Health officials said it is about combating dangerous misconceptions about vaccinations which are leading to increasing numbers of people questioning the safety and benefits of vaccinating against diseases like measles, influenza and human papillomavirus (HPV). She said it starts with a simple text message. "The response rate is 70 per cent across the board. Mozzie Monitors research aims to fight mosquito-borne diseases such as Ross River and Barmah Forest virus. Australian backyard astronomer praised for epic photos of Jupiter's Great Red Spot. Posted about an hour agoThu 30 May 2019, 10:13pm Experts have praised an amateur astronomer from central Queensland for documenting a historic planetary event through a homemade telescope. Key points: Anthony Wesley takes photos of Jupiter with a camera mounted on his telescope, which he made from mirrors and metal framingThe photos are of the Big Red Spot, a storm which has raged above Jupiter for more than 200 yearsScientists say Jupiter is susceptible to sustained extreme weather events, but no one is certain how old the storm is A storm has been raging above Jupiter for more than 200 years, known as its Great Red Spot.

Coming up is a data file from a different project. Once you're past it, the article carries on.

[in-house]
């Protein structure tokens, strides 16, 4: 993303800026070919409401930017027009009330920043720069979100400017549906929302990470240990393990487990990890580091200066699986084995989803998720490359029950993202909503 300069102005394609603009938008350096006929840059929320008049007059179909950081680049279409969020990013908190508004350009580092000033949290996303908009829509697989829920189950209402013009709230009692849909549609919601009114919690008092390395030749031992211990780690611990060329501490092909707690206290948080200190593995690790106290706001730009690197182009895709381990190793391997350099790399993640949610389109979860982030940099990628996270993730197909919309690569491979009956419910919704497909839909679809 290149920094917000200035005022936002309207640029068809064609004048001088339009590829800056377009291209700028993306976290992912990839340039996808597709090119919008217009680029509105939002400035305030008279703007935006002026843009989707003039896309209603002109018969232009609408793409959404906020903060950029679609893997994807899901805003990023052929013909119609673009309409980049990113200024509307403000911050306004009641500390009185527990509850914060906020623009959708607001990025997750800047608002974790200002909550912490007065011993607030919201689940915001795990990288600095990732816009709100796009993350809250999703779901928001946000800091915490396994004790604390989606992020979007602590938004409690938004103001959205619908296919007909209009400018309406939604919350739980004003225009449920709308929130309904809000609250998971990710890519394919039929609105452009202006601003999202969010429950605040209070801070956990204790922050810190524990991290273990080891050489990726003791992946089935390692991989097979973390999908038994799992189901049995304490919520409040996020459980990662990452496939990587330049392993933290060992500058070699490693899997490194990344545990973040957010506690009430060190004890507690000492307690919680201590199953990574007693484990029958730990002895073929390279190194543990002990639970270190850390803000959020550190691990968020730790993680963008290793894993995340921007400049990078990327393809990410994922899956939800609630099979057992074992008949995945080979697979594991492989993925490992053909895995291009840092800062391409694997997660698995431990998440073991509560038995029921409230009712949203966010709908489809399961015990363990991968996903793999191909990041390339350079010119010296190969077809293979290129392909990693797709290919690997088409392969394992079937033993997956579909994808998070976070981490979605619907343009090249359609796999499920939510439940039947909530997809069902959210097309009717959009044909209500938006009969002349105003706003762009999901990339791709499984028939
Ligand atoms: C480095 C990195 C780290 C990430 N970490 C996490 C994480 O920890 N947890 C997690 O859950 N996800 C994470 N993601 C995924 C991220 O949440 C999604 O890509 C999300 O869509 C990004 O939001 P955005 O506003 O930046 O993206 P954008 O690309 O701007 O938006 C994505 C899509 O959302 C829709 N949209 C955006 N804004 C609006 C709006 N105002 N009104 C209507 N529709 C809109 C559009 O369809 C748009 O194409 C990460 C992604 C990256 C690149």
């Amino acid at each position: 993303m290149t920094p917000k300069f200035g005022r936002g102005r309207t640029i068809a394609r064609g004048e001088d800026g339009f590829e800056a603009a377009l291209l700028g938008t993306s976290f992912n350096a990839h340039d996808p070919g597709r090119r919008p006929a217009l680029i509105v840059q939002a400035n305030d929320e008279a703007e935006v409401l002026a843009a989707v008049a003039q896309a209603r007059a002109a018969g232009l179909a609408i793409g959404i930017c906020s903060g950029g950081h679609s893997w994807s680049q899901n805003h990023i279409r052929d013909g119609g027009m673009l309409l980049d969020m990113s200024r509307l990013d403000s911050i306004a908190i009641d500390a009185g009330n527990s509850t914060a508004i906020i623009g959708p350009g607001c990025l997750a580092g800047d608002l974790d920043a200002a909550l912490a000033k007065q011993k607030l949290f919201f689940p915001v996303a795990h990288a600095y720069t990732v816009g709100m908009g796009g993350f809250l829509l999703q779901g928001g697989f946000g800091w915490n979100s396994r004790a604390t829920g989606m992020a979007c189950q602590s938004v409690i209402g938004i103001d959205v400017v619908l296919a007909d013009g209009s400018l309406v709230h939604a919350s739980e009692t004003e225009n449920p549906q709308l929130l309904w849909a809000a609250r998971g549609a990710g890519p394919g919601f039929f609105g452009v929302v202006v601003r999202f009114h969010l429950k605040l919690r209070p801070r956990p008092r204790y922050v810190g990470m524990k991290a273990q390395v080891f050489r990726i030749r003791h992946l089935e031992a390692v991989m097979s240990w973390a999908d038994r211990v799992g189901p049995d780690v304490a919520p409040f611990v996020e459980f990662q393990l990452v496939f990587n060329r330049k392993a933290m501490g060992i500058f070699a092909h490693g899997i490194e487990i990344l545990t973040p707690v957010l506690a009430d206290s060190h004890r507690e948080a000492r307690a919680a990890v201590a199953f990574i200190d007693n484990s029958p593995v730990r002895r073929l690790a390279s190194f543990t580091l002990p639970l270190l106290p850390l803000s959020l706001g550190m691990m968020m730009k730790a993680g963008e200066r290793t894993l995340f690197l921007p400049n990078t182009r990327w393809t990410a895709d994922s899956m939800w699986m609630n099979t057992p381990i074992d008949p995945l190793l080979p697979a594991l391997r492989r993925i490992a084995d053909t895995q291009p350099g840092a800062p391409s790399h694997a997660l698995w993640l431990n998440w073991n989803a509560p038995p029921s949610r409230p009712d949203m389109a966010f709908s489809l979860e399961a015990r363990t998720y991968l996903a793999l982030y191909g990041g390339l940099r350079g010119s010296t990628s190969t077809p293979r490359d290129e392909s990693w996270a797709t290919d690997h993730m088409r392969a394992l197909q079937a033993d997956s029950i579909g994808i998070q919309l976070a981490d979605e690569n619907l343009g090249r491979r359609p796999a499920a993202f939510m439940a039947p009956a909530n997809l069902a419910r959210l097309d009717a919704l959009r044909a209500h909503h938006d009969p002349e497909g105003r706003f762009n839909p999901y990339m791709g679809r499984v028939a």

But the storm may be in its death throes, under attack from other weather events which have been circling the gas giant since April. The cosmic event has gained the attention of professional and amateur astronomers around the world, but one Australian computer programmer has stunned experts with his images. Trading city lights for starry Queensland sky. Pint Of Science helping quench thirst for knowledge of science-hungry public. Posted 12 minutes agoTue 21 May 2019, 11:00pm People across Brisbane are gathering over beers, not Bunsen burners, to learn more about the latest scientific discoveries. Run over three days in more than 19 breweries or pubs, the Pint Of Science Festival is bringing experts from fields such as technology, engineering, mathematics and medicine to share their research with the community. "The project is a platform for the public to reach out to science and help them realise that science isn't about lab coats and glasses," co-ordinator Adrian Cullen said.